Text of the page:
Barbara was as much a writer as an historian: her works are eminently readable and aimed at a non-specialist audience. In 1957, when she got back into history after raising her children, Robert and Clarissa, she gave a series of lectures to the Winchester Branch of the WEA. These were later published in a series in the Hampshire Chronicle

It was the start of a long association with the paper, and especially its editor Monica Woodhouse. Her first major work in 1963 was A History of Hampshire and much later in 1980 she wrote a history of Winchester. It was a useful source at the time, and is still an enjoyable read, though the scholarly work of Martin Biddle and others, published in the Winchester Studies Series, is now the established authority for the earlier period. 

She was not averse to popular writing, and, as well as producing slim booklets for Pitkin Pictorials, had a close association with Paul Cave Publications, including two volumes of her bestselling Hampshire Hogs. She also wrote authoritative monographs on St John’s Charity and the Royal Hampshire County Hospital. Her personal papers and many other items are held by the HRO.
Obituaries refer to Barbara having a ‘tough, pugnacious streak’, a ‘sparkling personality’ and a ‘lively sense of humour and independent spirit’. According to Paul Britton, writing in the Winchester Cathedral Record, ‘she was a formidable lady but great fun…[with] some enemies, but also many, many friends’. 

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She and Wilfrid are buried in the upper Itchen Valley in the churchyard of St Mary’s, Easton, where they and their family lived for several years, before moving back to the city and living in the Close.

Barbara Carpenter Turner is a prime candidate for Celebrating Hampshire Historians. Many others – from all walks of life – profiled for the project have been long forgotten, but their work endures. They include Albert Oscroft an amateur place-name expert, Charles Cave also a meteorologist, Herbert Chitty archivist of Winchester College, city councillor Thomas Stopher, grandee and landowner Augustus Pitt Rivers – and many more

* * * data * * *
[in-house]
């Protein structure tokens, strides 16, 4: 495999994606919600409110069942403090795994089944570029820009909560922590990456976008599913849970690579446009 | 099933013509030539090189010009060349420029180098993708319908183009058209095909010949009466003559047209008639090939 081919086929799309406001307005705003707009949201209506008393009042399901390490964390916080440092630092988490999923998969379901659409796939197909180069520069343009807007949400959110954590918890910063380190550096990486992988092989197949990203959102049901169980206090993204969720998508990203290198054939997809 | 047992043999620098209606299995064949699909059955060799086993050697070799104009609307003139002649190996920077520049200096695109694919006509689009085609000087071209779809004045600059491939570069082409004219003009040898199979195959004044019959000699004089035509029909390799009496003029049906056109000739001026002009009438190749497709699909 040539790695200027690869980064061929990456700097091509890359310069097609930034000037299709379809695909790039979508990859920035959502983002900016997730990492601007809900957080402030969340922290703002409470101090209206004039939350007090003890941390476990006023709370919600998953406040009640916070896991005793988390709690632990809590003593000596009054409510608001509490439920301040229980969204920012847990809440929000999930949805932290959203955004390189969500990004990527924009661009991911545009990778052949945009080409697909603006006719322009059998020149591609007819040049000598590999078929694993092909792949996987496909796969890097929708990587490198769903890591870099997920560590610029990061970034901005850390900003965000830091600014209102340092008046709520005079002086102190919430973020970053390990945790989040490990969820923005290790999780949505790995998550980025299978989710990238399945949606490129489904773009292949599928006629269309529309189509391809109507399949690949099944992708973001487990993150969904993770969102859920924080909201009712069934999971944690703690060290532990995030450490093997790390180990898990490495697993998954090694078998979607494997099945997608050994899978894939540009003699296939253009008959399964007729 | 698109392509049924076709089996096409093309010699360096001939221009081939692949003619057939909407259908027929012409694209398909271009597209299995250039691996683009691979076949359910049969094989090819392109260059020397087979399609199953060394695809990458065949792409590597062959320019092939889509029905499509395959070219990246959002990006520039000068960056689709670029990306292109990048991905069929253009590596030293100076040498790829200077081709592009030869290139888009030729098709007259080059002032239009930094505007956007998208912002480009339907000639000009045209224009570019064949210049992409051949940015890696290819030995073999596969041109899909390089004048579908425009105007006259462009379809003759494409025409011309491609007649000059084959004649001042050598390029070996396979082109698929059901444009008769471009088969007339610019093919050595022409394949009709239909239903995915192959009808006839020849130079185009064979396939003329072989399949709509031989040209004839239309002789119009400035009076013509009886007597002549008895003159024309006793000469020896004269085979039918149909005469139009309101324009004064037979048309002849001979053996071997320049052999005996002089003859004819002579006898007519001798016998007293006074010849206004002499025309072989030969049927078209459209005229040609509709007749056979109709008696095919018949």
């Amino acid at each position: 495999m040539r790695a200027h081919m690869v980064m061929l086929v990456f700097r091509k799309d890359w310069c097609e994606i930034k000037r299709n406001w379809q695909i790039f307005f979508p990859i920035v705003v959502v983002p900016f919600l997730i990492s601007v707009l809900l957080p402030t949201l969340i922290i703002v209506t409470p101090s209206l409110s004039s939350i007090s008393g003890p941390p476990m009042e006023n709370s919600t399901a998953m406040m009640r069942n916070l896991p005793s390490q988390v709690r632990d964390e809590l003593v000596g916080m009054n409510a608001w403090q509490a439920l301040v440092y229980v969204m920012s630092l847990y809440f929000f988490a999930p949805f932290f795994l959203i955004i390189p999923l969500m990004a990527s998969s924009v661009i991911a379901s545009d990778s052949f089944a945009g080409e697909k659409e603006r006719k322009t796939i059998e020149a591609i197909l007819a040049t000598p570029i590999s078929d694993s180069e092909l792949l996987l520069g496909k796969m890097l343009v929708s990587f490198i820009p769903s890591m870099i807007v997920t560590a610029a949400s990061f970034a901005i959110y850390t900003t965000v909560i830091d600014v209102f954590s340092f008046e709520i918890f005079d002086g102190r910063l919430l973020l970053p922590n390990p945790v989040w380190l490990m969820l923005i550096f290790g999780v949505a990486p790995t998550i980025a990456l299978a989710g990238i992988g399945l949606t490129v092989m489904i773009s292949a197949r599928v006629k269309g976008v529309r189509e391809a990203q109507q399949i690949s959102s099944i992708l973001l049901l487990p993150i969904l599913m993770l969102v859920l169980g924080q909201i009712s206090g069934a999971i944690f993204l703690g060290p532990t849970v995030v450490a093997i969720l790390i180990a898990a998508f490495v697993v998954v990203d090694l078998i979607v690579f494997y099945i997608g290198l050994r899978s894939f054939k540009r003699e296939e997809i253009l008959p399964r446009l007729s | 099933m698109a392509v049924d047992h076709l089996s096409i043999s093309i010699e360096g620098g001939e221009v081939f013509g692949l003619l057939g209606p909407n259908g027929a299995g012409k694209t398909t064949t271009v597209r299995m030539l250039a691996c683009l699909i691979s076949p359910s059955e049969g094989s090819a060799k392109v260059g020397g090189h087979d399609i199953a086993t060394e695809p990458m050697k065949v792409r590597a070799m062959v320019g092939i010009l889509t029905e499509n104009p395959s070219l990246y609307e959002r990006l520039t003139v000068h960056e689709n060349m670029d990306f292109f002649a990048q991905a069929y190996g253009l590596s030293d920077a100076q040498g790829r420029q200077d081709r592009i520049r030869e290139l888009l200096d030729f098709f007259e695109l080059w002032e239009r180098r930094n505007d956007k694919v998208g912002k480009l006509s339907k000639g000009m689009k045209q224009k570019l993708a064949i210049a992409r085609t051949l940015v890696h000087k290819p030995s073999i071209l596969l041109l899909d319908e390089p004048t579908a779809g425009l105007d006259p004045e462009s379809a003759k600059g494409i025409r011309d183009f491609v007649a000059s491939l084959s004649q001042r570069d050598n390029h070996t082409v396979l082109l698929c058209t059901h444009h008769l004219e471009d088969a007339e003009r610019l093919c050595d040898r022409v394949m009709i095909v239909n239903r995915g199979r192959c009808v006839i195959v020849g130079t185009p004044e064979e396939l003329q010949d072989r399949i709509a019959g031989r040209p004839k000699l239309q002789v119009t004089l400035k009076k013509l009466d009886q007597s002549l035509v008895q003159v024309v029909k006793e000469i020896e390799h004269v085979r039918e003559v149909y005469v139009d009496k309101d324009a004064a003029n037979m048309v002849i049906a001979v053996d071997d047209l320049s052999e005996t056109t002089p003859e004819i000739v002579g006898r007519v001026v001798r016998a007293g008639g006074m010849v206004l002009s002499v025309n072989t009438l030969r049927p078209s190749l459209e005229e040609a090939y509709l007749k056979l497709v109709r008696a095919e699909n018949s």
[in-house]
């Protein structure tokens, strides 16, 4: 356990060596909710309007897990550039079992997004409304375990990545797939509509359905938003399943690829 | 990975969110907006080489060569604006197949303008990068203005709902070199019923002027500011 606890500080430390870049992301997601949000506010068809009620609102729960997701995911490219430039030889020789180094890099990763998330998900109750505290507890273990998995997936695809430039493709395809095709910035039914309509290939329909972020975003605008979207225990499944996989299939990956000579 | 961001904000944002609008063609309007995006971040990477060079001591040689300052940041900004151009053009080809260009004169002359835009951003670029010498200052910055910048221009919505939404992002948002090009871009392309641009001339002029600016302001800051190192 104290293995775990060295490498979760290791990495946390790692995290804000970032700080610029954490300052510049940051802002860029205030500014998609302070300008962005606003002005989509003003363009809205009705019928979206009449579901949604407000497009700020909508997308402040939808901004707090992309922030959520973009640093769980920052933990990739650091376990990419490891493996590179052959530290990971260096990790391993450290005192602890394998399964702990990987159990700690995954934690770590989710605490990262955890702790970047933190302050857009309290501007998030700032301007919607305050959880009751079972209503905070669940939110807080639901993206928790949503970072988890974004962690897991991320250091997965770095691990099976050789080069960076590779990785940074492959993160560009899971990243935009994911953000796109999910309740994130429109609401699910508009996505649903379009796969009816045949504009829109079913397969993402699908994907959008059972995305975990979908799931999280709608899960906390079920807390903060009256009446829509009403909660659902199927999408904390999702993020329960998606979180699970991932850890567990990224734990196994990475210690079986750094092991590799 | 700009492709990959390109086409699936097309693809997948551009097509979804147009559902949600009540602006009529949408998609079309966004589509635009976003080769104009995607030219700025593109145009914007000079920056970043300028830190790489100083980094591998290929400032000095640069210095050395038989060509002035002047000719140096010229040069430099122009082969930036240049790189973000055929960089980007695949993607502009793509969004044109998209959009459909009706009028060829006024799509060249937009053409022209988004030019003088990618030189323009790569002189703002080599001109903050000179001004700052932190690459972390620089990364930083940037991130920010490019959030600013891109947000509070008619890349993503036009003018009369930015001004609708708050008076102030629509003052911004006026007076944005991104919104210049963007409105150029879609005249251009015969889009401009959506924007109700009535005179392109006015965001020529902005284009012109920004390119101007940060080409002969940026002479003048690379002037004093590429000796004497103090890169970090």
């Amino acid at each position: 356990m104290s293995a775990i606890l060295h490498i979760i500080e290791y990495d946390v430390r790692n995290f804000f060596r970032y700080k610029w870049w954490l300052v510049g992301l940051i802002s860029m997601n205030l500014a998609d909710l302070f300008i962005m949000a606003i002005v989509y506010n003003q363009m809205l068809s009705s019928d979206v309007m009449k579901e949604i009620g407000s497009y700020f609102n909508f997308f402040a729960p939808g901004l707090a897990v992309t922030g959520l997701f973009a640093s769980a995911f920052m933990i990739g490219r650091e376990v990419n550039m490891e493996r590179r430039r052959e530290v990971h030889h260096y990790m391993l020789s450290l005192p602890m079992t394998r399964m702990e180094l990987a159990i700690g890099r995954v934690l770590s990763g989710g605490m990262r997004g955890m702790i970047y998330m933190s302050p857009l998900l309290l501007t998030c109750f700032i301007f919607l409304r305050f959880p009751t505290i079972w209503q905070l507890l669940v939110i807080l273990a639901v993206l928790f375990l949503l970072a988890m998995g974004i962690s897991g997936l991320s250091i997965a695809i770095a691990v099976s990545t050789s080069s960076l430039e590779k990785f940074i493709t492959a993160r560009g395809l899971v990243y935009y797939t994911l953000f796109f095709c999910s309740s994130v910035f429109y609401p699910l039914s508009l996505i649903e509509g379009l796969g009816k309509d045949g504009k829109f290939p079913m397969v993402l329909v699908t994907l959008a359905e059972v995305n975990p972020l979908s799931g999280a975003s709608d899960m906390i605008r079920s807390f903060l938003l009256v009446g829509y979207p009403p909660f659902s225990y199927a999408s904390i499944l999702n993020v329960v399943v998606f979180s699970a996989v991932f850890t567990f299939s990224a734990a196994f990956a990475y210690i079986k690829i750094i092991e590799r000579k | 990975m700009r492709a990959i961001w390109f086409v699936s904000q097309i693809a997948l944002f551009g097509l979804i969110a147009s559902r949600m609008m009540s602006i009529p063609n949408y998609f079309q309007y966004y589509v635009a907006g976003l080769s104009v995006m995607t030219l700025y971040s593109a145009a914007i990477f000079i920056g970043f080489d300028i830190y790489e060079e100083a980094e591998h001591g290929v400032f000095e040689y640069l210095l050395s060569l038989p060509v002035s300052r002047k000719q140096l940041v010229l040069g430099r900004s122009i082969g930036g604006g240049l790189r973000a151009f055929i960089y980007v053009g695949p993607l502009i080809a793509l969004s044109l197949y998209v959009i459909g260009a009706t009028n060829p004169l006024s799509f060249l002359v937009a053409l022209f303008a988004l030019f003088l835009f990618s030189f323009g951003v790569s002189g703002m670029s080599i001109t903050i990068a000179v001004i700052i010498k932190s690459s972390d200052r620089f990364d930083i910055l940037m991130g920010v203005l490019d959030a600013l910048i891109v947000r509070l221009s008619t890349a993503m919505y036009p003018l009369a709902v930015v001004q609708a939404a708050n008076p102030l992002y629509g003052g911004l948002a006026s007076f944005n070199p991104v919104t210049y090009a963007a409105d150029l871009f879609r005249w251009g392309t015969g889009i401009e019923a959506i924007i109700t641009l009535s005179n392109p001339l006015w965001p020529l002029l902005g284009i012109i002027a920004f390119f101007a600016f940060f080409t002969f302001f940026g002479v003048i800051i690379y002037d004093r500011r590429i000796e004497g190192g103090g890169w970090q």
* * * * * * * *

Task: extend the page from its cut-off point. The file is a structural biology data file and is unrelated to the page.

The project is forever uncovering people with intriguing life histories that merit more attention. Recently, for example, the story of Thomas Hervey was uncovered from a study of the footnotes of the Victoria County History – the prime record of the county published in the years before WWI (and currently being rewritten, village by village). 

He was one of those clergymen who literally bought the right to appoint men to the living – in this case for Colmore and Priors Dean, in East Hampshire – and promptly appointed himself (and much later his son). For many years he edited the Winchester Diocesan Calendar, published by Jacob & Johnson, but in 1889 lost the job to another clergyman.

Undeterred, he turned his attention to preparing a new edition of a history of the parish he had first published in 1880. Not only that, he printed it himself, in Colemore!  The resulting book is a thoroughly professional product, impeccably typeset and illustrated with his own photographs and line drawings. 

He would no doubt be glad to find that in 2011 the British Library reprinted one of his works in their Historical Print Editions, still available on Amazon, albeit at a hefty price. He would be less pleased to know that Colemore church is now redundant and in the hands of the Churches Conservation Trust.

All those nominated in the Celebrating Hampshire historians project can be found at: (www.hantsfieldclub.org.uk/ihr100/names-intro.html).